It was 372 years ago, 1638, when a lunar eclipse last coincided with a winter solstice. As I sat on my front steps enjoying the spectacle in the night sky above me, feeling the gentle breeze brushing my face and hearing the mournful cries of some nearby coyotes, I couldn't help but feel a sense of connection with my distant ancestors. I don't know who or where they were, but somewhere close to four centuries ago, my forbears gazed into a star-filled expanse to watch the full moon redden and dim. It may sound a bit silly, but I felt connected to them, as if this celestial event was bridging time and linking us together in spirit.

I think part of that connectedness stems from the fact that, like the light reflected by the moon, each of us is a reflection of the generations of our family that preceded us. My DNA, physical characteristics and maybe even personality traits were bequeathed to me by those long-lost relatives; precious gifts of identity for which I give thanks daily. One thing they didn't pass along to their descendants were their personal stories - understandable given that, for them, just surviving was probably the order of the day. But thanks to today's technology, we have opportunities our ancestors in 1638 didn't have. You and I can pass along our life stories, including our reactions to the 2010 lunar eclipse, to coming generations in the form of personal video biographies. If we create these legacy videos now, before it's too late, our descendants won't be left wondering who we were. They'll know, because we'll be there to tell them each time they insert our DVDs and press "play."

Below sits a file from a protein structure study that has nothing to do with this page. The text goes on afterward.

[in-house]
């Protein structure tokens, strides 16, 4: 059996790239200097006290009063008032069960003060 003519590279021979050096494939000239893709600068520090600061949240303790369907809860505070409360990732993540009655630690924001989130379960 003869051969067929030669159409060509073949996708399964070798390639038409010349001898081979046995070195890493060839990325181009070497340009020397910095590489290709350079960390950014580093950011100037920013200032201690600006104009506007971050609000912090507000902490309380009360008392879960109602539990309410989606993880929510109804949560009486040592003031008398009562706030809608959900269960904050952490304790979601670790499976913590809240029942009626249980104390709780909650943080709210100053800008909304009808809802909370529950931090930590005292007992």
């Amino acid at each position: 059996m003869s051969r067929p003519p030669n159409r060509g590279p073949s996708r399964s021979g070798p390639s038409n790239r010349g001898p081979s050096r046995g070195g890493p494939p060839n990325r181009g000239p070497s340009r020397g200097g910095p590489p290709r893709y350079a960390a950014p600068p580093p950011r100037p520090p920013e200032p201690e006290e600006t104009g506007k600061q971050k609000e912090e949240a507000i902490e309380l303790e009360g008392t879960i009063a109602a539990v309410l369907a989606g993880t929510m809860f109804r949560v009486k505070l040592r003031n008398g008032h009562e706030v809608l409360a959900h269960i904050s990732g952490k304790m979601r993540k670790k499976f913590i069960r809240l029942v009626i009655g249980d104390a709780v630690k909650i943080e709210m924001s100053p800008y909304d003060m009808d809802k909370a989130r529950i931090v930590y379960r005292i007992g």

And won't that be a wonderful reflection on us.